The popular Ashland Hula School will celebrate its 10th birthday Sunday, Aug. 6, with gala performances by students, free hula lesson, workshops on Hawaiian culture, making a lei and gourd drum, and “spreading a little aloha” with ukulele playing and singing.
This, the first-ever Ashland Aloha Festival, will be held 2:30 to 7 p.m. at Grizzly Peak Winery on the east end of Nevada Street. It’s family friendly and features live music by award-winning slack-key guitarist Stephen Inglis from O’ahu and local Hawaiian band Ha’ena.
The hula show displays classic kahiko (ancient style) and modern 'auana style dances, says the school’s Kumu Hula Andrea Luchese, the school’s creator and the valley’s only master teacher of traditional Hawaiian dance.
The school has grown from a “small, committed” group of dancers which regularly competes in Hawaii and now has 60 members. It’s Hawaiian name is Hula Halau Ka Pi'o O Ke Anuenue.
For students, hula evokes the spirits of nature and spreads aloha, which is a greeting, “but much deeper, the goodness and divinity in each other … grounding yourselves in the true seeing of goodness, a genuine care and concern for others,” says Luchese. “Hula is the path and vehicle to explore and express this.”
Fourteen-year student Lisa Bailey notes she’s spent a lot of her life giving to others and “sending my energy out, taking care of people, so hula is something I take in and restore and invigorate myself. It can be a cruel and challenging world sometimes and hula reminds me to see and look for grace and beauty in the world.”
Ten-year student Catherine Rowe says she spotted hula in Ashland’s Fourth of July parade, where it always gets a big smile and applause — and she saw it as something refreshing and different than her work as a Realtor.
“It looked like they were having a blast. Something drew me to it. It helps me move. I completely got lost in it, the movement and the music,” says Rowe, who has competed in Hawaii three times and, in the over-55 class, helped win the world championship.
“No one can see it and not feel happy,” she says. “It says there is something bigger in the world than us. It’s also good for the brain as you age.”
Hula “leaves a pounding in your heart and a whisper in your soul” and, says Luchese, “can be a spiritual path that uplifts and empowers, whether you are the dancer or watcher. It adds grace and beauty to our lives … and holistically engages body, mind and spirit.”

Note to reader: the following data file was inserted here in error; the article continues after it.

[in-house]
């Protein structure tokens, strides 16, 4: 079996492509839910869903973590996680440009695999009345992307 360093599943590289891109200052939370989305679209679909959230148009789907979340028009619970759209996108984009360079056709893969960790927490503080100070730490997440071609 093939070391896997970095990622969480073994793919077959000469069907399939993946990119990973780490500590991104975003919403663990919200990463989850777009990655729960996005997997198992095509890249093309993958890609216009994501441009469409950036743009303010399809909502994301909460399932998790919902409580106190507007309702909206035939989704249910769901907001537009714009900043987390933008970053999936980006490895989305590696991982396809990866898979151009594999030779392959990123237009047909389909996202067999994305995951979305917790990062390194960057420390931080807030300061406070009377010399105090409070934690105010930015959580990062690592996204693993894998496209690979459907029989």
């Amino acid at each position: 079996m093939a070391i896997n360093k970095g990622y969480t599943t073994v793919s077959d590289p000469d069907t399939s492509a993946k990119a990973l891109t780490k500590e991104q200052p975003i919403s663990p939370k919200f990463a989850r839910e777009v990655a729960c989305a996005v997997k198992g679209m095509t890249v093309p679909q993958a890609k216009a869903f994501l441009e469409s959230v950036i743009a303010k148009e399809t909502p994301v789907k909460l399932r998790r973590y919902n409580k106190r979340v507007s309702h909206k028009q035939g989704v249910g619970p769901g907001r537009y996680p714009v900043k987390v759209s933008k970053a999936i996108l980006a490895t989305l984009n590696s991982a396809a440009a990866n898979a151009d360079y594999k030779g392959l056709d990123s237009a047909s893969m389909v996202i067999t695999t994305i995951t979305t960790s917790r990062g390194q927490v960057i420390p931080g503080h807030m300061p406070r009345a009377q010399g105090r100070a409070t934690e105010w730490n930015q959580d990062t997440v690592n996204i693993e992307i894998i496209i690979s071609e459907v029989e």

If you come to get an introductory hula lesson, Luchese says anyone can do it, “you just flow like water and feel nature in your body. but,” she adds, “there’s an old saying, you have to leave your bashfulness at home.”
There will be family friendly Cultural Workshops, with all materials and instruments provided, lei-making, Hula lessons, 'ukulele lesson and sing-a-long, ipu-making (hand drum) and drumming, 'Ohe Kapala demonstration (traditional carved-bamboo cloth stamping) and Hawaiian food catered by Sunrise Cafe, $7-10. Wine is available for purchase.
An all-day pass, including workshops and show, is $25 ($10 for children 12 and under). A show only pass is $15 in advance or $20 at the door ($5 for children). An all-day VIP pass with priority seating, fresh lei and glass of wine, is $40. Tickets are available on the events page at ashlandhula.com and at Houston’s Gallery or Music Coop or at the event. Workshops run from 2:30 to 4 p.m., and the show starts at 4:30 p.m. For more information, email firstname.lastname@example.org or call 541-973-6267.
Proceeds from the event support the teaching program and trips to Hawaii.
A four-week introductory classes begin begin Sept. 6, with children’s classes starting Sept. 21. See the website for details.
— John Darling is an Ashland freelance writer. Reach him at email@example.com.
(Aug. 4: Story updated to correct ticket information and event end time.)